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Conceptualizing Sexuality, Questioning The Concept Of Sexuality, Gendering Sexualities, New Subjectivities, Globalization, Conflict Of Values

When we think of sexuality, we think of many different things. We think of reproduction and the different bodies and reproductive capacities of men and women. We think of pleasure, the pleasures of the body, but also the pains, mental and physical, that can wrack the body. We think of love, and the joys of human involvement, but we might also remember the fear and hate that sexuality can evoke—through discrimination, prejudice, abuse, violence, rape. We think of potential diseases, of which HIV/AIDS has become the most potent symbol, and the possibility of death, which has always dogged sexual activity, from the perils of childbirth to the great artistic traditions that link love, sex, and death. Sexuality is about both pleasures and dangers, and that link gives it its ambiguity and its power.

This multiplicity of meanings can often confuse as much as clarify. At the most basic and popular level, sexuality refers to what most regard as one of the most basic features of human life, "our sexuality," the "most natural thing about us," the "truth of our being," in Michel Foucault's well-known phrase. When people say something like "this is my sexuality," they are referring to something that they see as essential to their needs, desire, identity, and social position. Yet even as we agree on its importance to individuals and cultures (at least in their Western, metropolitan forms) the term has become a highly contested one. Even those modern researchers who claim to have put our understanding of the body and its desires on a solidly scientific basis—like the sociobiologists or evolutionary psychologists who claim to be able to trace the roots of human sexuality to the first human steps on the African savannah tens of thousands of years ago—express puzzlement as to why sexuality should have evolved. For historians, anthropologists, and other social scientists alert to the different interpretations given to sexuality at different times in different cultures, the concept is a deeply problematic one.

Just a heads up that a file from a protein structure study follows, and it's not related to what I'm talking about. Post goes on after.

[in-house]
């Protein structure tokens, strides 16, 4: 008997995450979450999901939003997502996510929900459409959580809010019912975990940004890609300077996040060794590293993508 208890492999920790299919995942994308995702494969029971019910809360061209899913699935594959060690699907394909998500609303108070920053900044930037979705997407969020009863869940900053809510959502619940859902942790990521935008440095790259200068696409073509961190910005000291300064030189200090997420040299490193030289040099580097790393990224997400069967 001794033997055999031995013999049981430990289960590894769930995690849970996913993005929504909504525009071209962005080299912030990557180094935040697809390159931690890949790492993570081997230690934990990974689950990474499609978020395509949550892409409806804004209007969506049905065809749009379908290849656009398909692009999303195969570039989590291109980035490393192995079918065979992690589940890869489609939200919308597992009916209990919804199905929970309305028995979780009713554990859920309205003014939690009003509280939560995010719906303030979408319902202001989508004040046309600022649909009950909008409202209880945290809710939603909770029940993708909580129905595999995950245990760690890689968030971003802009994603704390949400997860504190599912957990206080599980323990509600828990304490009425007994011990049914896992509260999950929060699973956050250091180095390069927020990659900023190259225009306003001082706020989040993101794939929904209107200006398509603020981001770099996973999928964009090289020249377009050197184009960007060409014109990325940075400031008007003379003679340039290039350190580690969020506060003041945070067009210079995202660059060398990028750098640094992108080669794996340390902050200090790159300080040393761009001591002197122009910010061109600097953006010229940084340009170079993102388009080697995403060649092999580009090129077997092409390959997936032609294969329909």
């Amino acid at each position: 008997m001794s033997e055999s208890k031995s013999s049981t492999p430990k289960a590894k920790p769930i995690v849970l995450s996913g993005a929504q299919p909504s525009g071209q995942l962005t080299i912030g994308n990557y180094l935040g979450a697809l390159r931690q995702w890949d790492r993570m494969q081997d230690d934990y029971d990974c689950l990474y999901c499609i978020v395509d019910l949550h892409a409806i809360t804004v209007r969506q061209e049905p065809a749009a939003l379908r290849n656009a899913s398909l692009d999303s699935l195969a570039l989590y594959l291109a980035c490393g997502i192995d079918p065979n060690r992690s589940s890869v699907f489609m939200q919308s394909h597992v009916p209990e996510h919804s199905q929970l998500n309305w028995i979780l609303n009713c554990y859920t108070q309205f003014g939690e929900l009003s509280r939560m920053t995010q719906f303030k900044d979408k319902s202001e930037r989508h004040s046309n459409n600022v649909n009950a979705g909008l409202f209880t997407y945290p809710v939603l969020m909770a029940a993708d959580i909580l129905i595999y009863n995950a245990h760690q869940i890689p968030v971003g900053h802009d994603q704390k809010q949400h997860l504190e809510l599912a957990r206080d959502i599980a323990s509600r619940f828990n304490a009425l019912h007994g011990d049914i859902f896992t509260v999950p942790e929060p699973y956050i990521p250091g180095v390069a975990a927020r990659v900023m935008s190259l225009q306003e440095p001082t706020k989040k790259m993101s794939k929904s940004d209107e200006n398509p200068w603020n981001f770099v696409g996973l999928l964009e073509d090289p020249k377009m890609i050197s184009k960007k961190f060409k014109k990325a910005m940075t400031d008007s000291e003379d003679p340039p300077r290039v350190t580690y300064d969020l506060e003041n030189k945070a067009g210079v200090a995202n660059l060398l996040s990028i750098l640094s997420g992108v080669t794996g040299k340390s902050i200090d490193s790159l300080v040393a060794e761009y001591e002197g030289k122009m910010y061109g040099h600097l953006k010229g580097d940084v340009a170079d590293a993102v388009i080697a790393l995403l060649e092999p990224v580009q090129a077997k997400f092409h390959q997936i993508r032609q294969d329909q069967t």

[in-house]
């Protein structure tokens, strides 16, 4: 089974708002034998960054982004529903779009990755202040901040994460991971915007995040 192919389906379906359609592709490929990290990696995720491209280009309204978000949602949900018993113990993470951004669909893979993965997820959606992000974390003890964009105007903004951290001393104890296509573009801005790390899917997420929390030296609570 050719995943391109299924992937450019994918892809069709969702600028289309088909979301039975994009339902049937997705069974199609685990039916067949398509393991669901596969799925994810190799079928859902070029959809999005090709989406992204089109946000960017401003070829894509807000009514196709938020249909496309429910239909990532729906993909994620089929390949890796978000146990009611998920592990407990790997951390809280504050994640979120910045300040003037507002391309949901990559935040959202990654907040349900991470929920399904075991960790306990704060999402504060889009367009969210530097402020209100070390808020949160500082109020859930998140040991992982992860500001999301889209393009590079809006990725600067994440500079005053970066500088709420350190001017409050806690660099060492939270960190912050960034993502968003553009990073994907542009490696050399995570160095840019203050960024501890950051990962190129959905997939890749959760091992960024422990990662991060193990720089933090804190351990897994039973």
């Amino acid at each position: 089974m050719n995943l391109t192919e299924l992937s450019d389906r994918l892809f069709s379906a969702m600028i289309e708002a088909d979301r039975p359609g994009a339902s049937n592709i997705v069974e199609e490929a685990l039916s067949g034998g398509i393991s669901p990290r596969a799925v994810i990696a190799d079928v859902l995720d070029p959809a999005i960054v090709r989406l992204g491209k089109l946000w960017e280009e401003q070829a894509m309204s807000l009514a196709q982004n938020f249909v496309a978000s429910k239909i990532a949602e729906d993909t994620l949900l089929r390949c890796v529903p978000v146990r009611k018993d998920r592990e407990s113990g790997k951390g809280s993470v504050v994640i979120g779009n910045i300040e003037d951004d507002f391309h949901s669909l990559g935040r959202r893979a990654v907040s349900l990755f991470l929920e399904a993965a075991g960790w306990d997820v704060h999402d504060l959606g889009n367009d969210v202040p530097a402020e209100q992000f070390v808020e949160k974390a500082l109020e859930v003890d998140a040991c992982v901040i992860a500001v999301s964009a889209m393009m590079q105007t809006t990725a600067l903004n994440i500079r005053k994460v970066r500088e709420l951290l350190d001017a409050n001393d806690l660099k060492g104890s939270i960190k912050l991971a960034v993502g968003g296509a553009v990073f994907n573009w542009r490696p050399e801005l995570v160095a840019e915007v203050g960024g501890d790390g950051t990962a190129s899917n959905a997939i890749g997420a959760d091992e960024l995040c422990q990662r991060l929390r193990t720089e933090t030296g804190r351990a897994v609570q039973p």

The concept is so cloaked in historical myths and social ambivalence, and obscured by heterogeneous meanings and elaborate taboos, that sexuality often appears more a product of the mind than of the body. Perhaps, as the social anthropologist Carole Vance once suggested, the most important human sexual organ is located between the ears. Yet, of course, it is through the body that sexual desires are expressed, and the body is the site for marking gender differences, which continue to shape culturally important differences and sexual beliefs and behaviors. The body, and its biology, cannot simply be ignored. So the safest way of putting it is that sexuality as a concept is perilously stretched between the biological, the social, and the psychic. Even Sigmund Freud, usually accused of putting sex into everything, confessed to the difficulty of agreeing on "any generally recognized criterion of the sexual nature of a process" (p. 323). Since then, despite our ever growing knowledge about the varieties of patterns, values, norms, lifestyles, and fantasies around the erotic, a certain ambiguity continues to cloak the meanings of sexuality.

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